Presentation on theme: "POSTMENOPAUSAL ENDOMETRIUM Dr. Sharda Jain Director: Global Institute of Gynaecoloy at Pushpanjali Crosslay Hospital Secretary general: Delhi Gynaecologist."— Presentation transcript:
POSTMENOPAUSAL ENDOMETRIUM Dr. Sharda Jain Director: Global Institute of Gynaecoloy at Pushpanjali Crosslay Hospital Secretary general: Delhi Gynaecologist Forum
Learning objectives Menopause Normal Postmenopausal Endometrium Pathophysiology: before & after menopause What warrants investigations Case Studies Endomtrial evaluation Personal Experience Review of Literature
AFTER 12 MONTHS' SPONTANEOUS AMENORRHOEA. FSH >30 Menopause
Postmenopausal Endometrium No more than thin line 2.3 mm ± 1.8 mm (0-10)
PRIOR TO MENOPAUSE: Short cycle (↓ proliferative) ↑ Moderate Elevation of FSH Anovulation – Unapposed oest - DUB - Hyperplastic endo. PATHOPHYSIOLOGY
Once menopause occurs, oestrogen and progesterone are no longer produced by the ovaries; nor are they produced in any appreciable amounts by the liver and fat. The endometrium regresses to some degree, and no further bleeding should occur. If bleeding does resume - endometrium must be evaluated.
AMENORRHEIC + NO HORMONE THERAPY 4.0 SEQUENTIAL HORMONE THERAPY (DAY 5) 4.0 ESTROGEN ALONE/COMBINED ESTROGEN 5.5 WITH PROGESTERONE TIBOLONE 5.5 RALOXIFENE 4.0 TAMOXIFEN 8.0 HYPERTENSIVE ON MEDICATION 6.5 Norms for Endometrial Thickness in Postmenopausal Women (MM)
Fluid - Anachoic area ↑ Endometrium – Warrants investigation Thick Endometrium NO POST MENOPAUSAL BLEEDING
POST MENOPAUSAL BLEEDING PRECANCEROUS / CANCER of cervix & uterus Benign conditions – eg. Polyp Chronic endometritis- eg. TB Disorders of coagulation/ Blood dyscrasias Systemic Disease- eg. Hypertension Drugs – anticoagulants, Tamoxiphen. Herbal drugs, HRT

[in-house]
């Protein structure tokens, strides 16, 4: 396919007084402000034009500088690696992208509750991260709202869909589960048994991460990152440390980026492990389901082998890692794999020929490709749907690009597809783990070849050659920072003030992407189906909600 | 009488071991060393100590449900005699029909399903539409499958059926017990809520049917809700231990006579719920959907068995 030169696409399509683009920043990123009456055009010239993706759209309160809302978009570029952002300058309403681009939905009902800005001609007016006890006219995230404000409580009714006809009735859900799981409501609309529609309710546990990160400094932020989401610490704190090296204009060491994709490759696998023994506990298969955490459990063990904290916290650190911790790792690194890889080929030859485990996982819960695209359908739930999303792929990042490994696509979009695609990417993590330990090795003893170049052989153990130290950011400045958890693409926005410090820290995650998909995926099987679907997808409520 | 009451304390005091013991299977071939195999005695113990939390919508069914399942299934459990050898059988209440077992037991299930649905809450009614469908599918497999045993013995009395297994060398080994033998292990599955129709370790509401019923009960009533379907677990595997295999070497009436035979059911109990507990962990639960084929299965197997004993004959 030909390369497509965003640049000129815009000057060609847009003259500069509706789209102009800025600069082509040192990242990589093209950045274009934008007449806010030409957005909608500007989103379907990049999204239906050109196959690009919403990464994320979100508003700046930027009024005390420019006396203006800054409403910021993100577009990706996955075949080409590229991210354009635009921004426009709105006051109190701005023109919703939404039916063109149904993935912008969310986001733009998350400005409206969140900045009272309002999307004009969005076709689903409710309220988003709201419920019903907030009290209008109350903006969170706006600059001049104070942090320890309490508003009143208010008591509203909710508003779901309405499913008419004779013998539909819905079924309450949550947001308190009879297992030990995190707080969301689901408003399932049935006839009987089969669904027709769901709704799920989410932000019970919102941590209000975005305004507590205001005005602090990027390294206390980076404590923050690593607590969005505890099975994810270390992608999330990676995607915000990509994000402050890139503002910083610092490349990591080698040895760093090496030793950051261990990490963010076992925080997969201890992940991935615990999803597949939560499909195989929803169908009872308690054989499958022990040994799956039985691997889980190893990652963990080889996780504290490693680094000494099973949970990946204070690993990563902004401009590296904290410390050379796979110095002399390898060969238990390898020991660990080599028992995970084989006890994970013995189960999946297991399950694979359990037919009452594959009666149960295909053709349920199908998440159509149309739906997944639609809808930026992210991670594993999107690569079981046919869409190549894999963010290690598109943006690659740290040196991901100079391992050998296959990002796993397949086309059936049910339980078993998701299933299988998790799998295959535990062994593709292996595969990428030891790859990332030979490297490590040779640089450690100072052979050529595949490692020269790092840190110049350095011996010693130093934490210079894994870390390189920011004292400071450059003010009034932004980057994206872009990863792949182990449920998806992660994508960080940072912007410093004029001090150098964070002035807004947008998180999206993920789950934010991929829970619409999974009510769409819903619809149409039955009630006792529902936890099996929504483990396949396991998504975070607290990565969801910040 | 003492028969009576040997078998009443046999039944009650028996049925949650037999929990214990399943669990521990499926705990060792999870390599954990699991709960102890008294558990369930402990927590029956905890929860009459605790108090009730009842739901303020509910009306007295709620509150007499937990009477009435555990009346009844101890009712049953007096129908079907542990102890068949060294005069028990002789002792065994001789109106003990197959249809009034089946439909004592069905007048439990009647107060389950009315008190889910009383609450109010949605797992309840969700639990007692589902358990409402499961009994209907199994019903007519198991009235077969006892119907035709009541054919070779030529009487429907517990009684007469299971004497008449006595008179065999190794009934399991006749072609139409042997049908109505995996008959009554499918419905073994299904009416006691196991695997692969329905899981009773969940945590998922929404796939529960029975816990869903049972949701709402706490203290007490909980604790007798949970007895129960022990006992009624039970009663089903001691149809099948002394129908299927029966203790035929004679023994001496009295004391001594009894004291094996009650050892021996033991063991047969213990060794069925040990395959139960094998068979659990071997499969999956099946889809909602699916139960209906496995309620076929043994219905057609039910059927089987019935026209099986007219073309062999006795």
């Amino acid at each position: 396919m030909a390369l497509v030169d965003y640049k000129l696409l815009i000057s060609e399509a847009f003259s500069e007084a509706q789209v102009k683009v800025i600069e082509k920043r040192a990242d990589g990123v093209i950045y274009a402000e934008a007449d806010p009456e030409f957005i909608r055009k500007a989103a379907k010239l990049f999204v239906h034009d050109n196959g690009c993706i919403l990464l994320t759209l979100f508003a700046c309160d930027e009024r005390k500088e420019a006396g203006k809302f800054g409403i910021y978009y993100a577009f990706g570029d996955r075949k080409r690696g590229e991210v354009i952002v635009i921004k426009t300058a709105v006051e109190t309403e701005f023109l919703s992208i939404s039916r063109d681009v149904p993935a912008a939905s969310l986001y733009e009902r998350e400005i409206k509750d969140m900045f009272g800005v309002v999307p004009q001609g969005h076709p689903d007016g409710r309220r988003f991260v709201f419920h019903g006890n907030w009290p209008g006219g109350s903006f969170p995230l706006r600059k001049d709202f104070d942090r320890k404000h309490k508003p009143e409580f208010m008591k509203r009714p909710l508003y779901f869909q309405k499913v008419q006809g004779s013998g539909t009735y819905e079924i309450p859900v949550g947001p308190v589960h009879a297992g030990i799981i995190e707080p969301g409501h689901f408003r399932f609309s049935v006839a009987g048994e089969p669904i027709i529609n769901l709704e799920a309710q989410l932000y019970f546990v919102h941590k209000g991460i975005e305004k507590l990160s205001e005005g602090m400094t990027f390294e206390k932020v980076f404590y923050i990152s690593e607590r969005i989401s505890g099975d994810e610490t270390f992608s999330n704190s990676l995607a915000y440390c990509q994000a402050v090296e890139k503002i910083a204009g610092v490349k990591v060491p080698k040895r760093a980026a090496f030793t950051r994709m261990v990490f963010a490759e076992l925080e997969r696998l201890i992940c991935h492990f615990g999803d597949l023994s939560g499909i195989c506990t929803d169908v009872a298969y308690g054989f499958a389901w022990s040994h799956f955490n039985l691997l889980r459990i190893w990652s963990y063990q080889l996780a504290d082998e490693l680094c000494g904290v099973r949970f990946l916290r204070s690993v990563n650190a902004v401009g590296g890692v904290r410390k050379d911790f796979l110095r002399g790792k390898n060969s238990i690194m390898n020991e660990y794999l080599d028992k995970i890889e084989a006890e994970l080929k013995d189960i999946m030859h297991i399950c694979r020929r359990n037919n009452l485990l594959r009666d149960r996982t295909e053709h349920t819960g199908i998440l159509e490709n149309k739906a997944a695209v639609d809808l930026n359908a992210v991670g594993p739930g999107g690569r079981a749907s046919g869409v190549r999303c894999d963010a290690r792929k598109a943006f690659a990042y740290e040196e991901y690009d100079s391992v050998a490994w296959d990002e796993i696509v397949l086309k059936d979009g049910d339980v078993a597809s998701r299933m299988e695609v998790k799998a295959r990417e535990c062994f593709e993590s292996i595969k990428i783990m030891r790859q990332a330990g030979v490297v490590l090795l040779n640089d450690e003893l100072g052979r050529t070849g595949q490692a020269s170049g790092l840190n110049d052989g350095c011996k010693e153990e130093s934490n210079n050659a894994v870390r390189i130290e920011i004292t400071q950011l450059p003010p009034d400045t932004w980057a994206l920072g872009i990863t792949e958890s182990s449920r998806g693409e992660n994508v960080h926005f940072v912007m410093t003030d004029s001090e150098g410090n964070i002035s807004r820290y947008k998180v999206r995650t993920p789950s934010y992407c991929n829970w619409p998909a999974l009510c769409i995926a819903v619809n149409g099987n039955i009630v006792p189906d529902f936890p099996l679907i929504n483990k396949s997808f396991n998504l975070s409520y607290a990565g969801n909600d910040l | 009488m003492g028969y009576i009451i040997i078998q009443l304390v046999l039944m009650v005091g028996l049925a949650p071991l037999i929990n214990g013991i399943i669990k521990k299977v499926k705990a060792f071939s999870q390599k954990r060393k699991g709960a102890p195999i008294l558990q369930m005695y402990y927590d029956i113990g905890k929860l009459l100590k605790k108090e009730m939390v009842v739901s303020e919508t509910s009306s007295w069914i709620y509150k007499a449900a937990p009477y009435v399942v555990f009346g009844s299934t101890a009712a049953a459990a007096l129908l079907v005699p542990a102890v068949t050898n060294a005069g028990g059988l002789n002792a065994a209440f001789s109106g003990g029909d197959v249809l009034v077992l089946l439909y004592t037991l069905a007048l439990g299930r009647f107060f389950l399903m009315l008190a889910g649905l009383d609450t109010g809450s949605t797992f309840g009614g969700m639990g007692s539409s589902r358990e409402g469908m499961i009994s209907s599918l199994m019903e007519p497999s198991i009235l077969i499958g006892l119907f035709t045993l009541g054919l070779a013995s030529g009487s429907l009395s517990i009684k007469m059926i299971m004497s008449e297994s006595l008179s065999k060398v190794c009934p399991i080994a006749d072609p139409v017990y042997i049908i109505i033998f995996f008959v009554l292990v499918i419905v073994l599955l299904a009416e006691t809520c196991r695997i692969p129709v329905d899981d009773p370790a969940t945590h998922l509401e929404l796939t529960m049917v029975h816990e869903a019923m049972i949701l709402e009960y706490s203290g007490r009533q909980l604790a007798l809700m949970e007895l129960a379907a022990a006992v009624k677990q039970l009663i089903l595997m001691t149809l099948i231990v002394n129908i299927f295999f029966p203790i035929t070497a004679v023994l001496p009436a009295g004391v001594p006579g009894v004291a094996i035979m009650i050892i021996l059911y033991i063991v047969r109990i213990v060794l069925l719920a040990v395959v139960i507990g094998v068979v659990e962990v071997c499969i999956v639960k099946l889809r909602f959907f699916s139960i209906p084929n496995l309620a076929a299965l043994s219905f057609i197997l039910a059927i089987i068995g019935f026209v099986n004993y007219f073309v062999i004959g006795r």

Postmenopausal Bleeding Benign conditions are most frequent causes of PMB but endometrial cancer is the most serious potential underlying cause One Should think endo. Ca untill proven otherwise.
75% of women with endometrial cancer are postmenopausal. RISK ASSESSMENT
RISK FACTORS FOR ENDOMETRIAL CANCER are conditions typically associated with chronic elevations of endogenous estrogen levels or increased estrogen action at the level of the endometrium. These include OBESITY. HISTORY OF CHRONIC ANOVULATION. DIABETES MELLITUS. ESTROGEN-SECRETING TUMORS. EXOGENOUS ESTROGEN UNOPPOSED BY PROGESTERONE. TAMOXIFEN USE. A FAMILY HISTORY OF LYNCH TYPE II SYNDROME (HEREDITARY NONPOLYPOSIS COLORECTAL, OVARIAN, OR ENDOMETRIAL CANCER).
Systemic conditions Abnormalities of the hematologic system also must be considered as a possible cause of postmenopausal bleeding. On rare occasions, AUB will be the first sign of leukemia or a blood dyscrasia. Overuse of anticoagulant medications such as aspirin, heparin, and warfarin-which are taken with greater frequency by patients in this age group-may contribute to postmenopausal bleeding.
POSTMENOPAUSAL BLEEDING & HRT The occurrence of uterine bleeding or spotting after the initiation of HRT is not unusual. More than half of HRT users will have some spotting or bleeding at the beginning of therapy. Usually such bleeding is lighter than a menstrual period and lessens with time; after 6 months, it stops completely in most women.
ENDOMETRIAL EVALUATION IS CALLED FOR WHEN : 1.any menopausal woman not taking HRT develops uterine bleeding after more than 1 year of amenorrhea. 2.any postmenopausal woman on HRT for 6 months or more with persistent uterine bleeding. 3. and any previously amenorrheic woman on HRT who begins bleeding without apparent cause.
CASE STUDY - 1 64 years old G 2 P 2 : 16 years postmenopausal Went to physician for pain in abdomen Ultrasound revealed18 mm endometrial strip No discharge/ No Bleeding, 70 kg, BMI - 32 Mild hypert, DM controlled. EB – Well differentiated Adeno Carcinoma Staging laparotmy and pan hysterectomy IA- Disease
68 years Menopausal 20 years 3 episodes of bleeding in last 6 weeks Hypertension/ diabetic/ obese/ BMI-31 TVS – Uterus bulky for age. Endometrial strip is 18 mm. Office E.B. well differentiated adeno-carcinoma 1 A disease CASE STUDY-2
54 years, professor in DU Menopause = 48 years Single episode of spotting on 13/8/2010 TVS – 7-8 mm HPE – Clear all Endo. Ca. CASE STUDY - 3
CASE STUDY - 4 54 year old G2 P2 Had HRT at age 50 for Hot flushes – 6 months Presented with 3 episodes of vaginal bleeding over last 6 weeks (3 years after menopause) TVS show endometrial strip of 12 mm, Uterus- normal in size. E.B. proliferative endometrium Hysteroscopy normal …. Spotting for 3 months Refused Hysterectomy Uterine Balloon Therapy